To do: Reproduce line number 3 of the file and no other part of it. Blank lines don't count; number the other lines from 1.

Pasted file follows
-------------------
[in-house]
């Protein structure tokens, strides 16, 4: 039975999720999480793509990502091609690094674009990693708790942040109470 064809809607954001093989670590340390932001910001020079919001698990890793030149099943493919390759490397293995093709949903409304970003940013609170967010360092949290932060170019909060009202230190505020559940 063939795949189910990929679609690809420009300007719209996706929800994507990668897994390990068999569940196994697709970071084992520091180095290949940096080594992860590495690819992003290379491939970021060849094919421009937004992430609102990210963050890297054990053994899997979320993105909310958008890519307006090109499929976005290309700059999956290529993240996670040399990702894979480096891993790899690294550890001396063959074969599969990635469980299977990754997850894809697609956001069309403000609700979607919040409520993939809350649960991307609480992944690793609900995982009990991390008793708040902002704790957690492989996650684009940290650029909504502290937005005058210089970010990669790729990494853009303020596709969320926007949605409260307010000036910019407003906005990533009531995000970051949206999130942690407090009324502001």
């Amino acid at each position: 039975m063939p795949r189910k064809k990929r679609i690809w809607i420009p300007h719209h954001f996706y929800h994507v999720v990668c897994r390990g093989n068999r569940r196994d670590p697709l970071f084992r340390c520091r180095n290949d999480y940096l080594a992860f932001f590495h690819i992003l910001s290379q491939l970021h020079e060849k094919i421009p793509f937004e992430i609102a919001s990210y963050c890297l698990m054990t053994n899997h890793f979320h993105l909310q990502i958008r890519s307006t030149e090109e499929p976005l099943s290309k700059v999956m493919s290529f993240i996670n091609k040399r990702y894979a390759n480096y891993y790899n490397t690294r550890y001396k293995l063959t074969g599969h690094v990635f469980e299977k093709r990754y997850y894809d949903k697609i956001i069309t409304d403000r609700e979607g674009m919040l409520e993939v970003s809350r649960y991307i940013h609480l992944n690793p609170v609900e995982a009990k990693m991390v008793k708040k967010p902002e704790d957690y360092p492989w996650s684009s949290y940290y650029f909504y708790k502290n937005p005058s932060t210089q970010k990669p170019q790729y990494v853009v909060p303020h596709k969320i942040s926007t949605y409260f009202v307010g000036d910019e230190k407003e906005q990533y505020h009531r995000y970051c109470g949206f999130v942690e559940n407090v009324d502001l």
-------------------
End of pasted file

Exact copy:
């Amino acid at each position: 039975m063939p795949r189910k064809k990929r679609i690809w809607i420009p300007h719209h954001f996706y929800h994507v999720v990668c897994r390990g093989n068999r569940r196994d670590p697709l970071f084992r340390c520091r180095n290949d999480y940096l080594a992860f932001f590495h690819i992003l910001s290379q491939l970021h020079e060849k094919i421009p793509f937004e992430i609102a919001s990210y963050c890297l698990m054990t053994n899997h890793f979320h993105l909310q990502i958008r890519s307006t030149e090109e499929p976005l099943s290309k700059v999956m493919s290529f993240i996670n091609k040399r990702y894979a390759n480096y891993y790899n490397t690294r550890y001396k293995l063959t074969g599969h690094v990635f469980e299977k093709r990754y997850y894809d949903k697609i956001i069309t409304d403000r609700e979607g674009m919040l409520e993939v970003s809350r649960y991307i940013h609480l992944n690793p609170v609900e995982a009990k990693m991390v008793k708040k967010p902002e704790d957690y360092p492989w996650s684009s949290y940290y650029f909504y708790k502290n937005p005058s932060t210089q970010k990669p170019q790729y990494v853009v909060p303020h596709k969320i942040s926007t949605y409260f009202v307010g000036d910019e230190k407003e906005q990533y505020h009531r995000y970051c109470g949206f999130v942690e559940n407090v009324d502001l």